Olympic Cauldron

Heatherwick Studio, London, 2012


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Olympic Cauldron to display the flame during the London 2012 Olympic and Paralympic Games

Created from 204 individual flames the cauldron formed the centerpiece of the opening ceremony before being moved to edge of stadium to allow the sporting events to take place.

The cauldron consists of ten concentric rings of copper petals, that were carried into the stadium by competing teams and assembled on radiating poles before bring raised to meet as one flame in its closed configuration.

Each stem comprises four different swaged circular section stainless steel tubes which were squeezed and spun to form tapers before being welded end-to-end. The stems have a finish known as ‘bad black’, which makes them look thinner and, depending on their background and lighting, more invisible.

Although 204 petals, that each have the name of one of the competing nations inscribed on its rim, have similar shapes, they are all slightly different and interlock with each other to create satisfactory forms in the cauldron’s open and closed configurations.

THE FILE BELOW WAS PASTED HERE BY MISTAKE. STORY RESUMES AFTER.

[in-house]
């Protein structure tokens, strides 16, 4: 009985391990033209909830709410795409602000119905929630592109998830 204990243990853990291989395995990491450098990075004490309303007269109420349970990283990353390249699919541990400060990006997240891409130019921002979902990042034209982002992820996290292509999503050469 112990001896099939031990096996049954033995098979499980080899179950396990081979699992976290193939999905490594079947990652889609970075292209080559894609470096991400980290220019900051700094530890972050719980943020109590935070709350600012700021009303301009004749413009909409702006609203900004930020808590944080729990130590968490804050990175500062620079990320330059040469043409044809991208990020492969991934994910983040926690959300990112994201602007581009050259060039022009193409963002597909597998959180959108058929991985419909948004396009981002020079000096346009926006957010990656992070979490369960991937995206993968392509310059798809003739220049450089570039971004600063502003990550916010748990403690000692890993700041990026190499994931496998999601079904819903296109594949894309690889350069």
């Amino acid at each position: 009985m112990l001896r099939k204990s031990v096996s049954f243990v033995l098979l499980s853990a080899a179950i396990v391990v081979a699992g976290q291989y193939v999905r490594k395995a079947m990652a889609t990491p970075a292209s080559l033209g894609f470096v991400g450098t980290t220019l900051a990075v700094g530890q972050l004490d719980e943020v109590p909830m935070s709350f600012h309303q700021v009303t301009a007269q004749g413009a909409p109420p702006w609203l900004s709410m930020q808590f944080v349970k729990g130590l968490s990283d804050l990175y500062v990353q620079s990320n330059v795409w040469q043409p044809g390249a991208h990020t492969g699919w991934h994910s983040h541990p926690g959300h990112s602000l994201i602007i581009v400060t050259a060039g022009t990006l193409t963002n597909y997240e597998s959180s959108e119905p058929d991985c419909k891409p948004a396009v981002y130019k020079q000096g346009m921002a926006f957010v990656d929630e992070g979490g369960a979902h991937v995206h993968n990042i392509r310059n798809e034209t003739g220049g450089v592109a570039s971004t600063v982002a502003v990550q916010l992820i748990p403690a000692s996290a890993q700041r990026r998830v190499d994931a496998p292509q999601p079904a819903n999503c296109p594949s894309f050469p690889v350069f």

The petals are fixed to the stems with bayonet light bulb-type connections and notches in the petals that enabled them to be fitted around the burners, which gas safety regulations required to be pre-welded to the stems, thus keeping the petals’ funnels as narrow as possible.

In its closed configuration, the petals at the top of the cauldron formed a concave bowl. To create a flame with a convex profile which was highest at the centre, more gas had to be supplied to the burners in the inner arrays of petals.


  • Completed: Jul 2012
  • Sector: Arts and culture
  • Tender date: 2010
  • Procurement: CompeteFor (Portal for London 2012 Projects)
  • Address: Olympic Stadium, Stratford, London, E15, United Kingdom

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